3 questions reveal your thinking skills [Cognitive Reflection Test]

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Do you think you can think critically? What does your intuition say?

Take this test to see how well you perform on one of the most popular cognitive tests. Think of them as simple brain teasers!

I’ll give some more context after you are done with the test.

Difficulty level: Medium

Explanation level: Detailed

Created on By Aditya Shukla
Cognitive reflections test

Just 3 questions can reveal how critically you think: The cognitive reflection test

The cognitive reflection test is designed to see how well you can override your intuition and think critically to arrive at the correct answer. The questions have an obvious intuitive answer which is wrong, and need more analytical thought to find the right answer.

1 / 3

1. There is a patch of lily pads in a pond. Every day, the patch doubles in size. If it takes 48 days for the patch to cover the entire pond, how long would it take for the patch to cover half of the pond?

Input only the number

2 / 3

2. If it takes 5 machines 5 minutes to make 5 widgets, how long would it take 100 machines to make 100 widgets?

Enter just the number without any other characters or words

3 / 3

3. A bat and a ball cost $1.10 in total.
The bat costs $1.00 more than the ball.
How much does the ball cost?

Only enter the answer in decimal form with 2 places. E.g. 5.43

Your score is

The average score is 44%



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Thank you for taking the Cognitive Reflections Test. You've just thought critically!

The test: Analysis vs. Intuition

The Cognitive Reflection Test, made in 2005 by Professor Shane Frederick from MIT, USA, is a simple test with 3 questions that have an intuitive wrong answer and a critically thought-out correct answer. Answering correctly shows you can suppress wrong intuitive thoughts and analyze the problems.

Overriding an intuitive thought and thinking about it is called Cognitive Reflection[1]. It is essentially an intuition vs. analysis test. Getting all 3 right indicates the ability to think rationally and not make very biased decisions.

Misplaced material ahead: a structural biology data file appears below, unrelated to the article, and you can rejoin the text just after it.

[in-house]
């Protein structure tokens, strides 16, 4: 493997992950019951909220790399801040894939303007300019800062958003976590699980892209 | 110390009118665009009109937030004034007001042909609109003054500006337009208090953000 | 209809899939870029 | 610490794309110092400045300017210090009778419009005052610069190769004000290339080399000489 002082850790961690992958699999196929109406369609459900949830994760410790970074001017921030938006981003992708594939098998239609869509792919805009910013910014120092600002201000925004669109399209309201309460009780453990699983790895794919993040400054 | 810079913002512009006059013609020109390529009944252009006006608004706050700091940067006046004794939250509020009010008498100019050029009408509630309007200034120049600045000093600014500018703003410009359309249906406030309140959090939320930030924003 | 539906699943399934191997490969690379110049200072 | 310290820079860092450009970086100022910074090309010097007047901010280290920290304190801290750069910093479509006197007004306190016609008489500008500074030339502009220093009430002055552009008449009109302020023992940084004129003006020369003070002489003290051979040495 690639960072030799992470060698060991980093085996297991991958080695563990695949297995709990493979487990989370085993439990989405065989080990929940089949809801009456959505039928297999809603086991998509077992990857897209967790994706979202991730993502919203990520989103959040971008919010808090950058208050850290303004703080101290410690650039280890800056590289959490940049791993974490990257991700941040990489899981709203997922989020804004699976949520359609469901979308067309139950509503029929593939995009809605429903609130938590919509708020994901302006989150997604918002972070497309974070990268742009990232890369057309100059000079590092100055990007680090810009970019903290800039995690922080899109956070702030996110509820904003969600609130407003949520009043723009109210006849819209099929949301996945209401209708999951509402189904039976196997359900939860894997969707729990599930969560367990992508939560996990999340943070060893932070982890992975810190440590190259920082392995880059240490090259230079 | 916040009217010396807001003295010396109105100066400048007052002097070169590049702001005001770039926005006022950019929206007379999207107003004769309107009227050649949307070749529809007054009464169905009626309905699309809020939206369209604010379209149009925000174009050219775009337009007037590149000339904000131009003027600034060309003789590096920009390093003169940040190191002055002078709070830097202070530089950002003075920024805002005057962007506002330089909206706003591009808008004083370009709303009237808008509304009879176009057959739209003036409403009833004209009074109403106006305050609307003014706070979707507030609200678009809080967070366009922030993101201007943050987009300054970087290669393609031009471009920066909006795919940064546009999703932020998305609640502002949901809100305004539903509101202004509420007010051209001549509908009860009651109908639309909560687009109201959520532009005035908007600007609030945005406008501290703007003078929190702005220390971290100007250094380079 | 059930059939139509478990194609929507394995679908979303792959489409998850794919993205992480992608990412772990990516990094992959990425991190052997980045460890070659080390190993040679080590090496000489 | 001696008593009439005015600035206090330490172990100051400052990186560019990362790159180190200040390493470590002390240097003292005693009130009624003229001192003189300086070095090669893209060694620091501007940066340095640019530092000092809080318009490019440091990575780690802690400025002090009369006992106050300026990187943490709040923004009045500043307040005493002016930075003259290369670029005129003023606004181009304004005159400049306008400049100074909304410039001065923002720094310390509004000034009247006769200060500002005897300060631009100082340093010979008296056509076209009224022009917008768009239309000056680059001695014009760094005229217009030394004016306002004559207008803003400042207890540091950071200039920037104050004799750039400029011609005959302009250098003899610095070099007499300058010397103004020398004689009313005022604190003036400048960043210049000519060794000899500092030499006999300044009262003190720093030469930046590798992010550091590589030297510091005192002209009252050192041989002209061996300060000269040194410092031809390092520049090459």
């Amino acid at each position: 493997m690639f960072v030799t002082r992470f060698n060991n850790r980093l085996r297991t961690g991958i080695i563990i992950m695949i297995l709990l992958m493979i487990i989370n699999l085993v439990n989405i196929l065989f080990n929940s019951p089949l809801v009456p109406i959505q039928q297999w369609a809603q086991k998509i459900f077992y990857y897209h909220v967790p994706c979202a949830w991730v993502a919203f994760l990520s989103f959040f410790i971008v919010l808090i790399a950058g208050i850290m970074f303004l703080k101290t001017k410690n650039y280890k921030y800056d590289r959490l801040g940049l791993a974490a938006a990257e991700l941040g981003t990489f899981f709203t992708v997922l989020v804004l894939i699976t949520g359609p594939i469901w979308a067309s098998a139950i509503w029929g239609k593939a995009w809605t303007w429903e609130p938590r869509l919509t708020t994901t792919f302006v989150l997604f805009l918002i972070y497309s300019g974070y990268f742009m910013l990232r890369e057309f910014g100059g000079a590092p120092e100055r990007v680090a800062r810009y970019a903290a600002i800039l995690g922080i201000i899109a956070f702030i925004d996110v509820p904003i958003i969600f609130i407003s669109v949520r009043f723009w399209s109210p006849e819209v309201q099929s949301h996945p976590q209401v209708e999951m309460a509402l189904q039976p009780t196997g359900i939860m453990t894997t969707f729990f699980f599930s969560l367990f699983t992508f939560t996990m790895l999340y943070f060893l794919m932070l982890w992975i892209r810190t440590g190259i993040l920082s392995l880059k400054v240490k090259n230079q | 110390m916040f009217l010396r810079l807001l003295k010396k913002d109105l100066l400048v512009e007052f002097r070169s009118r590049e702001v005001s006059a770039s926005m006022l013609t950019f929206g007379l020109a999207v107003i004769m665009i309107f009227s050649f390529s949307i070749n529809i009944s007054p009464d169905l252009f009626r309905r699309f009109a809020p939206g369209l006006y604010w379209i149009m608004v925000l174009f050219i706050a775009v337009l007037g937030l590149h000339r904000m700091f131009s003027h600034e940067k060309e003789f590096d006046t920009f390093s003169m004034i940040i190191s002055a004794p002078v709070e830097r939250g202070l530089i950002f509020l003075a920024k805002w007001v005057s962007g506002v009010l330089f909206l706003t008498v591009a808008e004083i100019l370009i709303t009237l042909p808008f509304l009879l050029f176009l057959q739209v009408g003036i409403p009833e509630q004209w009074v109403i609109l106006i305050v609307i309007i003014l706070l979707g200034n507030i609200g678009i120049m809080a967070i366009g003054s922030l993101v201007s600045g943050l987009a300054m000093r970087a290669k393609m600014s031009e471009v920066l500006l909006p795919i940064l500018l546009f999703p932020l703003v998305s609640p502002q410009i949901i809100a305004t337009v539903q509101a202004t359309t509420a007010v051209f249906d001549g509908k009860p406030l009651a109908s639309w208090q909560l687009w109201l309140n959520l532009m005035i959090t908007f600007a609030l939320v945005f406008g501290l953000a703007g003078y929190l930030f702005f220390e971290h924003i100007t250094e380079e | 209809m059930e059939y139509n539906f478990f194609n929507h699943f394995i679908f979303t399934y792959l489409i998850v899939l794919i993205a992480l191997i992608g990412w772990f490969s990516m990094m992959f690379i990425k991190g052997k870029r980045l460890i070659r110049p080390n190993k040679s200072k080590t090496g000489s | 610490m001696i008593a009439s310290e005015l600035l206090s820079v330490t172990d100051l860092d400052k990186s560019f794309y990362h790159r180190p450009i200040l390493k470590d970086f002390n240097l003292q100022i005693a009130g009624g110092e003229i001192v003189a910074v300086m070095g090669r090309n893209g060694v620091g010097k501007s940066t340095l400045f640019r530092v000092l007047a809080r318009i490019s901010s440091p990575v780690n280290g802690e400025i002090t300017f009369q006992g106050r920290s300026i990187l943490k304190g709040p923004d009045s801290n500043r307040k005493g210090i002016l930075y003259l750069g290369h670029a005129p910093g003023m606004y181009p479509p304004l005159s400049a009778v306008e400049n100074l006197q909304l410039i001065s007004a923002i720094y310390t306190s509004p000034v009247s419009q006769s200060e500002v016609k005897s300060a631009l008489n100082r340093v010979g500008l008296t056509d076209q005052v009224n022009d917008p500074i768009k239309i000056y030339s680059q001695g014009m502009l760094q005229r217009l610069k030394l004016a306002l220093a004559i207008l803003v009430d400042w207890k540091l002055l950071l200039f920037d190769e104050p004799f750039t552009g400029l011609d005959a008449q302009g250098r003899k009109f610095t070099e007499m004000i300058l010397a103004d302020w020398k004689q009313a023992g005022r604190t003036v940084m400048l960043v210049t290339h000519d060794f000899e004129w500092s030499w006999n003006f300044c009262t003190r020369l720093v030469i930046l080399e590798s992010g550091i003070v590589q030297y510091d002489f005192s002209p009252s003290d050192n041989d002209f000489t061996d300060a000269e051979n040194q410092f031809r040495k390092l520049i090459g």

Each question has a “lure” that primes the brain to think in a certain way. That priming invokes automatic pathways for the brain to somehow wrongly apply logic to the details of the question. For example, in the lily pond question, the intuitive answer is applying the rule of “dividing by 2” to the only number in the question – 48. So people think the answer is 24. To not apply this rule, we have to override that priming.

Let’s take an easy example, which ChatGPT 3.5 has failed on.

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Question: I have 5 apples right now. I ate 2 yesterday. How many remain with me?

ChatGPT and most people use their intuitive thinking logic to assume this is a 5-2 question because we’ve been trained on such questions with an addition or subtraction mindset. This mindset is called a “mental set” – which is a pre-determined approach to solving problems. The numbers 5 and 2 become lures, but the logic of the question lies in when the apples were eaten.

The answer: 5 apples. It doesn’t matter how many you ate yesterday.

In another article, I show how logical thought requires context. If there is no context, we tend to make errors. The CRT is one unique test of logic that provides context. Because there is context, we know that the error in thinking is not because the questions are too abstract or vague, the errors arise because the brain focuses on “lures” in the questions.

You can test your knowledge of cognitive biases that lead to bad decisions here! It’s a small 9-item quiz.

The CRT moderately correlates with IQ and rational decision-making. It’s a popular way to test students’ critical thinking in interviews and competitive exams. It is also used to study the human brain under different conditions to see how intuitive reasoning increases or reduces and when critical thinking gets hard. Many different versions exist, but the original one is the most popular one.